|Harmful Anti-Prostitution Loyalty Oath|
The anti-prostitution loyalty oath enacted in 2003 requires groups fighting HIV/AIDS overseas to pledge their opposition to prostitution and sex trafficking before receiving U.S. funding. This requirement applies to organizations whether or not they work with those in the sex worker community—and creates barriers to working with these men and women who are too often disenfranchised and without social and health support systems. Because of the sexual interactions between sex workers and their range of clients and because this community is deeply affected by HIV/AIDS, U.S. policy should be paving the way for undertaking more successful health care interventions with this vulnerable group, rather than limiting them through stigmatizing and discriminatory policies.
Restrictions in U.S. law have led to diminished outreach capacity in some and the closure of other programs previously supported by the U.S. government because of their effective work. This has not only created gaps, but has increased discrimination and violence against sex workers due to the environment of blame which our policies are reinforcing. Additionally, issues about the constitutionality of this provision have led to two ongoing court cases in the United States.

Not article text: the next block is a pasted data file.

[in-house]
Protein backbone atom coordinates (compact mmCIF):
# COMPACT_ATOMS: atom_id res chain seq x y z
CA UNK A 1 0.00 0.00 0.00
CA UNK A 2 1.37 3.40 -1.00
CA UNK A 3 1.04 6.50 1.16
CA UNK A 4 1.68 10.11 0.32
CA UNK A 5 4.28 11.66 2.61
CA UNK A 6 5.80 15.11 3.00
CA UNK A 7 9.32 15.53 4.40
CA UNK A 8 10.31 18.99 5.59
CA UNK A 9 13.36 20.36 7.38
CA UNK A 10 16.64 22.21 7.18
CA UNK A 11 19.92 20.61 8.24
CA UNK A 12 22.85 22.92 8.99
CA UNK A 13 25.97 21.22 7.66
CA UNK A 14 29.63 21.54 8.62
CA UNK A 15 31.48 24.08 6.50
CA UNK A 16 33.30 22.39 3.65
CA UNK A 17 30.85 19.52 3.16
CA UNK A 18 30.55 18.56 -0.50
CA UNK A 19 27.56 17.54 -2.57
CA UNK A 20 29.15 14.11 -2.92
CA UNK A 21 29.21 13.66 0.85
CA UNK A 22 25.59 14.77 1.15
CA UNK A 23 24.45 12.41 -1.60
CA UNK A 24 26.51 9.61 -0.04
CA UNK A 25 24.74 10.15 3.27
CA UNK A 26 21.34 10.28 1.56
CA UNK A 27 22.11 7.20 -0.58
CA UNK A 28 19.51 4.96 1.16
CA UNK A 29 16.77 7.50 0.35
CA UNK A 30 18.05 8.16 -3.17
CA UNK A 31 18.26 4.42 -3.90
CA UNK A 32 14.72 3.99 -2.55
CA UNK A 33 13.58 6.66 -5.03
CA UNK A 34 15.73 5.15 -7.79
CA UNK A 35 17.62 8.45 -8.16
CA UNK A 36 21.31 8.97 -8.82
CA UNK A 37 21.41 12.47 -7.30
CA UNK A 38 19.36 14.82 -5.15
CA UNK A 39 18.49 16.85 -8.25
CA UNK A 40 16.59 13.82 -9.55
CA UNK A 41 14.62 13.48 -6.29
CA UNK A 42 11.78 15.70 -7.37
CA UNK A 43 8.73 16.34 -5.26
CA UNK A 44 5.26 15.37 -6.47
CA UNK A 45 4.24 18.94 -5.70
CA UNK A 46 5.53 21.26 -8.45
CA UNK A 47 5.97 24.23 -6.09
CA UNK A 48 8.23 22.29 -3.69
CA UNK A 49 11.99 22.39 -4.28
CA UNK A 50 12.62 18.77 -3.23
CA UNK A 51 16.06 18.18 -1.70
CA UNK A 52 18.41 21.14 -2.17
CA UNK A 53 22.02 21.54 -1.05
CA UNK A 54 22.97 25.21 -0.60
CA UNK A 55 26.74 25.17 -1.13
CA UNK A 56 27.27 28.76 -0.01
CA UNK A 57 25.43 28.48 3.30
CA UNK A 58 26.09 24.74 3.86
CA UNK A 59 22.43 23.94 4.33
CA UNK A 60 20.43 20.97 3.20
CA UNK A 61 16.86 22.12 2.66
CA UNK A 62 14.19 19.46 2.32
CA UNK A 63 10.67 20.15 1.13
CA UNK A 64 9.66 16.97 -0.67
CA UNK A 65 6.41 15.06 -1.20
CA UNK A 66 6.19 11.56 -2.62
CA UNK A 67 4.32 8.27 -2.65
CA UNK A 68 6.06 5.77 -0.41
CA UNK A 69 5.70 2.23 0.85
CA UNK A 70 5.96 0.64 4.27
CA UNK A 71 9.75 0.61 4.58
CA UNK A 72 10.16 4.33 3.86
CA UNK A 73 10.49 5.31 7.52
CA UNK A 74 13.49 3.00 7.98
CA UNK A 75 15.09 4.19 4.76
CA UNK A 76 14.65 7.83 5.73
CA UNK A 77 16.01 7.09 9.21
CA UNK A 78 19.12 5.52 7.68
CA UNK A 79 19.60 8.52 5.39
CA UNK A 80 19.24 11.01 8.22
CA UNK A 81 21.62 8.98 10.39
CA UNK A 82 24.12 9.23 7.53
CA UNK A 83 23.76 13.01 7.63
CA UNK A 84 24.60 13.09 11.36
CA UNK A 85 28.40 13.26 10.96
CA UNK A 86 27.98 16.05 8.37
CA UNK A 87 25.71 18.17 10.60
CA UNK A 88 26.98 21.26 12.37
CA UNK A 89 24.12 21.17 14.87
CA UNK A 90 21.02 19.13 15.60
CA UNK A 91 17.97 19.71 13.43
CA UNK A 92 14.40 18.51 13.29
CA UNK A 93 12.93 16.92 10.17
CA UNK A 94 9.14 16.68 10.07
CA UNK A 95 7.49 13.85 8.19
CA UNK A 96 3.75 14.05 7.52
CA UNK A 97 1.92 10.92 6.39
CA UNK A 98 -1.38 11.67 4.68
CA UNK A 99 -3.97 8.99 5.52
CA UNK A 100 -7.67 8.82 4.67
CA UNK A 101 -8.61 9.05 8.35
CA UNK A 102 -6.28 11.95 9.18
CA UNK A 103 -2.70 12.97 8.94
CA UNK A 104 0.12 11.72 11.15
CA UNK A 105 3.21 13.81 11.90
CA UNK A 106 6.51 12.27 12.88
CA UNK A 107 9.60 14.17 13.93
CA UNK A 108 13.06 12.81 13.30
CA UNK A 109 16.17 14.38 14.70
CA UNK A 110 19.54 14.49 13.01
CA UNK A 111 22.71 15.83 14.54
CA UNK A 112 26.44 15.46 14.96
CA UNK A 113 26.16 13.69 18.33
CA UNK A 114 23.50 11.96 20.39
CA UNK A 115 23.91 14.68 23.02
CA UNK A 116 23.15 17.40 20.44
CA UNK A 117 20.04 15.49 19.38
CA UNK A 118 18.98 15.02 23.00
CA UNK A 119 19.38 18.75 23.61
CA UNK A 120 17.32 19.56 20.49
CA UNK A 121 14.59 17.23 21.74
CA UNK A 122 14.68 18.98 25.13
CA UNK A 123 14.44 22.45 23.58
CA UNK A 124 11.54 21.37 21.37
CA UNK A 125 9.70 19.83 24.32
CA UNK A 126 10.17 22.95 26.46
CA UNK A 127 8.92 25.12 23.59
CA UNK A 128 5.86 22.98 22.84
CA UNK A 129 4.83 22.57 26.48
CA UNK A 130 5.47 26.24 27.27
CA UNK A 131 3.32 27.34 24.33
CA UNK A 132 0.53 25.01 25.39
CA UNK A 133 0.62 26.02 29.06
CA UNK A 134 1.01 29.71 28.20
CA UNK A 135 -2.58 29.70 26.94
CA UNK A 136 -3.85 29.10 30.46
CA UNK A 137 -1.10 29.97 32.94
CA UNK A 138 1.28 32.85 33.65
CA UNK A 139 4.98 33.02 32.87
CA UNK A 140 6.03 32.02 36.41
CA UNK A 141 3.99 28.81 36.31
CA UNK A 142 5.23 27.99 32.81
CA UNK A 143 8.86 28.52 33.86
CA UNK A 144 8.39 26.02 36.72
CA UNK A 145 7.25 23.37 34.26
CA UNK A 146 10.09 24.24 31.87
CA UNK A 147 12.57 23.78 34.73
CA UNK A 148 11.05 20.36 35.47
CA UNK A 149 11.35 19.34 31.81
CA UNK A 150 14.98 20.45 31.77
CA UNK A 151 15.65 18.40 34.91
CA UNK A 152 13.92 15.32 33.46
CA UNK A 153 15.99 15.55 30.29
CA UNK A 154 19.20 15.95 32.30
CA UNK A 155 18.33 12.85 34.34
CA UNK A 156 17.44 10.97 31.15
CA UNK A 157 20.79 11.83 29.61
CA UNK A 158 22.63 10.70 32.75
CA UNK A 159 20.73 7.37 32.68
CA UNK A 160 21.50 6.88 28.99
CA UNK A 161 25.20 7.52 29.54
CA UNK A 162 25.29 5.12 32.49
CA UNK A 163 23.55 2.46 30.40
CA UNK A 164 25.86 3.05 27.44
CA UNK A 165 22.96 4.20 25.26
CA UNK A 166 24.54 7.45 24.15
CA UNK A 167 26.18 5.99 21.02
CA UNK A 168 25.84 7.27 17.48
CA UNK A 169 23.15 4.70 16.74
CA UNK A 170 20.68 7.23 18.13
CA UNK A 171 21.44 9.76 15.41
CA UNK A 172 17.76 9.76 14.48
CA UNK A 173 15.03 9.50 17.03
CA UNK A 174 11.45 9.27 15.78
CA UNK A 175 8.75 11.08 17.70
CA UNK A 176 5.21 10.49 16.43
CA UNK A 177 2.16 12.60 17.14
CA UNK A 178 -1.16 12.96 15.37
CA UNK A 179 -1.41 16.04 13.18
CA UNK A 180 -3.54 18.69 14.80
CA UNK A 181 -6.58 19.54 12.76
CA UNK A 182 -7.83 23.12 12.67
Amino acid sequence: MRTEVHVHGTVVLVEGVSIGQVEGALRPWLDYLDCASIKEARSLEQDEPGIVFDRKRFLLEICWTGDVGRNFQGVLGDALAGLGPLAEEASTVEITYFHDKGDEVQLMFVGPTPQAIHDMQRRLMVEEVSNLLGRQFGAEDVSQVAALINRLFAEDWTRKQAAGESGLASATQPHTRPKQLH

Despite the mounting evidence, Congress only considered removing this harmful provision for a short time as initial drafts of the bill were being written. But as soon as a bill was introduced it was back to the status quo and the restrictions remain in place. More insights on the health and human rights of sex workers from one of our colleagues, Meena Seshu, in India, can be accessed here.